An audit by the Forest Practices Board found that while licensees were fully compliant with the Forest and Range Practices Act, they had several non-compliances with Wildfire Act requirements.
BC Timber Sales (BCTS) had several non-compliance issue under the Forest and Range Practices Act, as well as an unsound practice.
The audit found that BCTS did not meet requirements for construction of a road and three bridges and for not reporting silviculture activities to government.
It also found that plans for the constructed bridge were not adequate.
Kevin Kriese is the Board Chair of the Forest Practices Board…
“Although our recent special investigation found that bridge construction practices are better than what we found in 2014, this audit demonstrates that there is still room for improvement.”
Kriese says two timber-sale licensees did not have a water delivery system on two cutblocks while conducting high-risk activities, which is in non-compliance with the Wildfire Act.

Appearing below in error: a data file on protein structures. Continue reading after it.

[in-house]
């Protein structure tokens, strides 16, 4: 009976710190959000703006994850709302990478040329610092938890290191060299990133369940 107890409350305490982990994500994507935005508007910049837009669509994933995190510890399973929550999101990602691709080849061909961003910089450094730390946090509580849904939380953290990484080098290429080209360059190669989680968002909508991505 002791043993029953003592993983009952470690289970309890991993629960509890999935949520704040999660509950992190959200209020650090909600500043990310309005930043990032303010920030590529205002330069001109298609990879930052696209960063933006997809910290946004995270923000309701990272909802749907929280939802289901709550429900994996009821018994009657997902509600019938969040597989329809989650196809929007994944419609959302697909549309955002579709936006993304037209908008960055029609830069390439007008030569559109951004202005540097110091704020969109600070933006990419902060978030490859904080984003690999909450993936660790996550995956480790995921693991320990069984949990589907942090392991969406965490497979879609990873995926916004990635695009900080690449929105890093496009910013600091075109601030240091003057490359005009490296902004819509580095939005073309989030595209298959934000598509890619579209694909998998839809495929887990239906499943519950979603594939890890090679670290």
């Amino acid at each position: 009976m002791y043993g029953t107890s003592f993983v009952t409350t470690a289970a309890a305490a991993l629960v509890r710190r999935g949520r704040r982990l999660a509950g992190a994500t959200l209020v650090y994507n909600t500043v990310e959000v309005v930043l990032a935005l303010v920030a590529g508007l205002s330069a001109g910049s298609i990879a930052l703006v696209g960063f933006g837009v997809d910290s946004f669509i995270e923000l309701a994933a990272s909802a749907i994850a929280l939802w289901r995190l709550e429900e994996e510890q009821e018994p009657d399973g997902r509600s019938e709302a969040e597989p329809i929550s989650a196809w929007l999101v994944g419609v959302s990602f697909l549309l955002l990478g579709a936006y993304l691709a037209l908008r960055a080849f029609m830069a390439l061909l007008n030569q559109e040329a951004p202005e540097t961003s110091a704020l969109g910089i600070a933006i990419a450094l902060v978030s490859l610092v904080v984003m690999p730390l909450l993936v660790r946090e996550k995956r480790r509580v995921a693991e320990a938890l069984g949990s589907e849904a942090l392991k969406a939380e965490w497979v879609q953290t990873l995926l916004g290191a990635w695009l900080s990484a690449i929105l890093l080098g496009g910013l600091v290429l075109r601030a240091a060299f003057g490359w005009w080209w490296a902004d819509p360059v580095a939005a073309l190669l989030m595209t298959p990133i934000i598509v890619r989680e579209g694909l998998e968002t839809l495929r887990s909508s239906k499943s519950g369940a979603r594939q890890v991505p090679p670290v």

And he says another licensee did not follow the recommendations in a terrain field assessment and only two of 11 timber-sale licensees completed required fire hazard assessments.
“We are also disappointed that we continue to see operators not documenting fire hazard assessments and some licensees not having proper firefighting systems on site as required by the Wildfire Act. Given the risk that wildfire poses to communities, these are not acceptable results. We expect to see improvements to the program as a result of this audit work.”
The audit examined activities in the Quesnel Natural Resource District portion of the larger BCTS Cariboo-Chilcotin Business Area.
This included harvesting 106 cutblocks, constructing over 130 kilometres of road and four bridges, road and bridge maintenance and deactivation, reforestation, wildfire protection and associated planning carried out between June 2018 and June 2019.